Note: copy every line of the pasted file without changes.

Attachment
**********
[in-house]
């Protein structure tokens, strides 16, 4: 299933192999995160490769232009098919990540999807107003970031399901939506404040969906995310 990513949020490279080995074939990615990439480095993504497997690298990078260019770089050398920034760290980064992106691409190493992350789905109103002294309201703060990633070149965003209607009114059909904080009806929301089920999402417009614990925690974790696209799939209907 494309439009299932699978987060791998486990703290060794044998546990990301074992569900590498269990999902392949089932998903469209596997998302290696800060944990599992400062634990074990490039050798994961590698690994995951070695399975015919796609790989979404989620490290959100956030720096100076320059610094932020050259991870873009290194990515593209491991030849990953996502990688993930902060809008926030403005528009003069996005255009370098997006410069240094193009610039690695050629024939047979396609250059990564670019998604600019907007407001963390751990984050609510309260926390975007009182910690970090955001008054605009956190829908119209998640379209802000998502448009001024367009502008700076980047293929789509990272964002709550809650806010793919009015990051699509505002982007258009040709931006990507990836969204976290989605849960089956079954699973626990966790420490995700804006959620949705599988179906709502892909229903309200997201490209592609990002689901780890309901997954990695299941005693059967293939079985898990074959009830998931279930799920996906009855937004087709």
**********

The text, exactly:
[in-house]
């Protein structure tokens, strides 16, 4: 299933192999995160490769232009098919990540999807107003970031399901939506404040969906995310 990513949020490279080995074939990615990439480095993504497997690298990078260019770089050398920034760290980064992106691409190493992350789905109103002294309201703060990633070149965003209607009114059909904080009806929301089920999402417009614990925690974790696209799939209907 494309439009299932699978987060791998486990703290060794044998546990990301074992569900590498269990999902392949089932998903469209596997998302290696800060944990599992400062634990074990490039050798994961590698690994995951070695399975015919796609790989979404989620490290959100956030720096100076320059610094932020050259991870873009290194990515593209491991030849990953996502990688993930902060809008926030403005528009003069996005255009370098997006410069240094193009610039690695050629024939047979396609250059990564670019998604600019907007407001963390751990984050609510309260926390975007009182910690970090955001008054605009956190829908119209998640379209802000998502448009001024367009502008700076980047293929789509990272964002709550809650806010793919009015990051699509505002982007258009040709931006990507990836969204976290989605849960089956079954699973626990966790420490995700804006959620949705599988179906709502892909229903309200997201490209592609990002689901780890309901997954990695299941005693059967293939079985898990074959009830998931279930799920996906009855937004087709």